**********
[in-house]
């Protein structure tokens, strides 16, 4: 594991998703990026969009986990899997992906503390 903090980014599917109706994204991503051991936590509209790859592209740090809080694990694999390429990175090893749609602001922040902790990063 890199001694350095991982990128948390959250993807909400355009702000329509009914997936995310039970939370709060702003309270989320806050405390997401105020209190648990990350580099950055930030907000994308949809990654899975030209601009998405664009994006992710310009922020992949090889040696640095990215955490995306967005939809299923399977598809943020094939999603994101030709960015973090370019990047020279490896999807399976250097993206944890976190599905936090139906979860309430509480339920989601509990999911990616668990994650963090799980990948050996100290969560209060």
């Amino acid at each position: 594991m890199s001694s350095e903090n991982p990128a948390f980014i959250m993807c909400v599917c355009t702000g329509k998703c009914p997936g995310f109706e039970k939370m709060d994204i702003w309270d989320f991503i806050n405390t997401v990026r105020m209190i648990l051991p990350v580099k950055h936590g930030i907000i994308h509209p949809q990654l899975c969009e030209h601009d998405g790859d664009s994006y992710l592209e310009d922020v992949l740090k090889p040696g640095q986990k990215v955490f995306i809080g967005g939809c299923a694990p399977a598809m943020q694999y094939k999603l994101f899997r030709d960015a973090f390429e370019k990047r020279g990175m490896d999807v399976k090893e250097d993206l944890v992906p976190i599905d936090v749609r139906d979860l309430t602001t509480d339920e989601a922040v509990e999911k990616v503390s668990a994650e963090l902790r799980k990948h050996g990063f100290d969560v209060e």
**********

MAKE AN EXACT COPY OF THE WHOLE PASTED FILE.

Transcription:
[in-house]
């Protein structure tokens, strides 16, 4: 594991998703990026969009986990899997992906503390 903090980014599917109706994204991503051991936590509209790859592209740090809080694990694999390429990175090893749609602001922040902790990063 890199001694350095991982990128948390959250993807909400355009702000329509009914997936995310039970939370709060702003309270989320806050405390997401105020209190648990990350580099950055930030907000994308949809990654899975030209601009998405664009994006992710310009922020992949090889040696640095990215955490995306967005939809299923399977598809943020094939999603994101030709960015973090370019990047020279490896999807399976250097993206944890976190599905936090139906979860309430509480339920989601509990999911990616668990994650963090799980990948050996100290969560209060």
């Amino acid at each position: 594991m890199s001694s350095e903090n991982p990128a948390f980014i959250m993807c909400v599917c355009t702000g329509k998703c009914p997936g995310f109706e039970k939370m709060d994204i702003w309270d989320f991503i806050n405390t997401v990026r105020m209190i648990l051991p990350v580099k950055h936590g930030i907000i994308h509209p949809q990654l899975c969009e030209h601009d998405g790859d664009s994006y992710l592209e310009d922020v992949l740090k090889p040696g640095q986990k990215v955490f995306i809080g967005g939809c299923a694990p399977a598809m943020q694999y094939k999603l994101f899997r030709d960015a973090f390429e370019k990047r020279g990175m490896d999807v399976k090893e250097d993206l944890v992906p976190i599905d936090v749609r139906d979860l309430t602001t509480d339920e989601a922040v509990e999911k990616v503390s668990a994650e963090l902790r799980k990948h050996g990063f100290d969560v209060e």